Are you Committing Spiritual Suicide

In My Meditation Today: In truth – suicide is not just the ending of one’s physical life. Giving up on our dreams and settling for a life that is safe but mediocre if not downright unhappy is not that different. That is still a slow but sure death of your spirit. And perhaps that is the worse death?

The Grand Story of the Divine Mother is told in three parts. Each part describes a battle between good and evil and most often the story is interpreted as the forces of good and evil external to us. A more useful interpretation for me, however, is that it represents the battle between my basest instincts and my highest potential. The battles are bloody and gory because a battle to live from your highest potential is hard and ugly and metaphorically bloody and gory.Kaushiki

The eighth chapter of the myth is the third episode in the last section of the Grand Story of the Divine Mother. This is the second post on this Chapter of the Myth. In the last post, we saw that Devi had called in reinforcements to fight the massive army that Shumbha & Nishumbha had sent out.
The seven goddesses with Devi are running roughshod over this vast army and just as it seemed as if they were getting the upper hand, a powerful demon called Raktabija walked into the battlefield. Raktabija was a demon with a unique power. Every drop of his blood that fell to the earth created another fully grown demon who was as powerful as him. As the different Goddesses begin to attack him with their weapons, he bled, and hordes of cloned Raktabijas filled the battlefield. As the Gods saw this, they were filled with terror. The all – knowing Devi senses their terror and laughs. She summons Kali – the terrifying version of her who appeared in response Shiva’s unsolicited appearance on the battlefield. “Chamunda, Open your wide-mouth and quickly drink up the blood from my weapons. Roam around the battlefield and devour the great demons sprung from Raktabija. So shall this daitya drained of blood, go to his destruction.”   The strategy works in the battle, and Raktabija is vanquished. I have avoided describing a lot of the grisly scenes in the myth, but it seemed important to dip into the gore in this case.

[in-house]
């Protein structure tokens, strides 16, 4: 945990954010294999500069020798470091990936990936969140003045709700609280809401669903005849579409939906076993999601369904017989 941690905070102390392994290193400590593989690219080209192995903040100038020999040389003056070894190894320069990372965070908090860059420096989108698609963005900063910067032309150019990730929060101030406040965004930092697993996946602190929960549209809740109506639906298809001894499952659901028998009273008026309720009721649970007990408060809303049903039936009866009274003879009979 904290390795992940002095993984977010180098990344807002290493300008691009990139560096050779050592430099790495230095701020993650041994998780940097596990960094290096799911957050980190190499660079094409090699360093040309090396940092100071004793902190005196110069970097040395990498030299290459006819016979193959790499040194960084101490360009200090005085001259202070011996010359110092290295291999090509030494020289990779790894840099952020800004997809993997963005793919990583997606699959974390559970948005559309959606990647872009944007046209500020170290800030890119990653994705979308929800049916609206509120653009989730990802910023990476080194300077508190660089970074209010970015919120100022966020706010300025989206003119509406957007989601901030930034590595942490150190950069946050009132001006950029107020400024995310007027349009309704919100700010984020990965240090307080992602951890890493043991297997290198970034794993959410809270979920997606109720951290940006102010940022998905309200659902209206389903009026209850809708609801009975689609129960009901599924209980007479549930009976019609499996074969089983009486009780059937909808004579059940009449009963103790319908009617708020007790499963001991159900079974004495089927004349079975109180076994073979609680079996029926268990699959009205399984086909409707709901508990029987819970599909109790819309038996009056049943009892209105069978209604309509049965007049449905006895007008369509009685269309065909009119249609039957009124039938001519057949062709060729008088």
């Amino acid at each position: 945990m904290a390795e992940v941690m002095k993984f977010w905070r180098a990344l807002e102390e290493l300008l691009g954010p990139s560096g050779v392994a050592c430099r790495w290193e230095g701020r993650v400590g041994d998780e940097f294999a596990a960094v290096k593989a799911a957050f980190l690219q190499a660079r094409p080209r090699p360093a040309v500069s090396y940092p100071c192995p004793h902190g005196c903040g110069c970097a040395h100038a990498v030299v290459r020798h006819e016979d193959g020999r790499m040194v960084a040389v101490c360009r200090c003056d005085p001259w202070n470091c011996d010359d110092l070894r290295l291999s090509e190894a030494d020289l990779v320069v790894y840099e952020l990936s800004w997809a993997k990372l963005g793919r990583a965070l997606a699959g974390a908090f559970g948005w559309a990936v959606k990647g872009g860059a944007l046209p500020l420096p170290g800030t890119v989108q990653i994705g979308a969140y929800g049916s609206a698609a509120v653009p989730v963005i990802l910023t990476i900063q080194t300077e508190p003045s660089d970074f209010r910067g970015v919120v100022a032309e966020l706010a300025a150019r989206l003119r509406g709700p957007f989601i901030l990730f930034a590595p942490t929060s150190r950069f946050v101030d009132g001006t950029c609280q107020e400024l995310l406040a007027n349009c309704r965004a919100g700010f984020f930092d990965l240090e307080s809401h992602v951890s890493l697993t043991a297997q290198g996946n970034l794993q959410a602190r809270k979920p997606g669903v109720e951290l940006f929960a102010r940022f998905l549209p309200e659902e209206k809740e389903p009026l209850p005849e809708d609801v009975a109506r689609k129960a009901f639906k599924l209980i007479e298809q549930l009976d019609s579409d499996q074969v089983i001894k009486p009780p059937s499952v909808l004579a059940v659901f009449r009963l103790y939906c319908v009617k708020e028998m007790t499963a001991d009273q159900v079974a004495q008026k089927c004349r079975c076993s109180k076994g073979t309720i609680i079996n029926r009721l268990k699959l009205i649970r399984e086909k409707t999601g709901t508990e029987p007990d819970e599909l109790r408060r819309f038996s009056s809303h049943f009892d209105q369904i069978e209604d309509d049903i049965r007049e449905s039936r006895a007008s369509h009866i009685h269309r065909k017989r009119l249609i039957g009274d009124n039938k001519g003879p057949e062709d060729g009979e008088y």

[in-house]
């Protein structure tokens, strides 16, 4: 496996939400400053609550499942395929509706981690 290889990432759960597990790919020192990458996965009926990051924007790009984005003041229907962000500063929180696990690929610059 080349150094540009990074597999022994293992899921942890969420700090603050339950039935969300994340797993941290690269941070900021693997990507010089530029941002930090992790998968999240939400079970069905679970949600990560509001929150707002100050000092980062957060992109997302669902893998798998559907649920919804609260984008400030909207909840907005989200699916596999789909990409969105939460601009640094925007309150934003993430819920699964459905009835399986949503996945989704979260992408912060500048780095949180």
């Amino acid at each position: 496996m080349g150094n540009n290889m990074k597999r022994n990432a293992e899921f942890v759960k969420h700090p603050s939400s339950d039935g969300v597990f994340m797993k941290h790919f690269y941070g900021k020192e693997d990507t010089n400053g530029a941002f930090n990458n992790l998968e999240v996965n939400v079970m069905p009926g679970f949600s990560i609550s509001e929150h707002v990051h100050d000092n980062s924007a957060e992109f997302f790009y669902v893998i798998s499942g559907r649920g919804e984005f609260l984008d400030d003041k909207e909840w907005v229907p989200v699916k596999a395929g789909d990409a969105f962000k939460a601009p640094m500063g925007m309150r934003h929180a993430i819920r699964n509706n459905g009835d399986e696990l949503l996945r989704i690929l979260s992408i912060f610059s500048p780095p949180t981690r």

Traditional explanations of the allegory talk about Raktabija representing desire – insatiable desire. According to many traditional interpretations, desire is wrong and never satisfied and therefore the place to aspire to is to be without desire. I find that a deathly boring place to be. Who wants to live without desire? That is equivalent to living without dreams and hopes.

A much better description of Raktabija and his hordes, I think is the unstoppable power of the mind to take you into a downward spiral of thought which is particularly noticeable when you are in a negative spiral. It is equally true when you are busy living in the future. In both cases, our mind and thoughts are taking us away from the only moment that matters – the present moment. Thus the role of Raktabija is to create a web of ideas that makes you feel unsure of yourself; takes us away from the present moment. It makes you lose trust; that is what the fear of the Devas represents. Here they have the Goddess who has fought so many successful battles for them; the Devi they prayed to for support and at the first sight of trouble they began to imagine a future with a defeated Devi.
Raktabija represents our mind that creates that loss of faith; that wants to intervene after we have said that we are surrendering the outcome of a crisis to God.
Devi, on the other hand, is not bothered either by Raktabija or the loss of trust of the Devas. She knows her power. She is committed. If you call on her, she will be there as a thought, a person in your life, a book you find or even a post on FB. She will not give up on you even when you want to give up on yourself. Remember that the next time you are tempted to give up a dream.

The 1500 Year Old Feminist Angle

In My Meditation Today. This is less meditation and more contemplation. The stories we tell our children, ( or the television shows or movies we watch with them), are more than “fun” activities. The stories we select, the characters we like, the commentary we provide as part of these rituals are codes. The codes tell them what we like and what we do not; what makes us happy and what makes us sad; what we are comfortable with and what makes us nervous; what our expectations are and what disappoints us. Whether it is sexism, racism, homophobia, hamsa-symbolor  Islamophobia, we do not have to teach our children prejudice and or shame. explicitly. It is all learned through osmosis.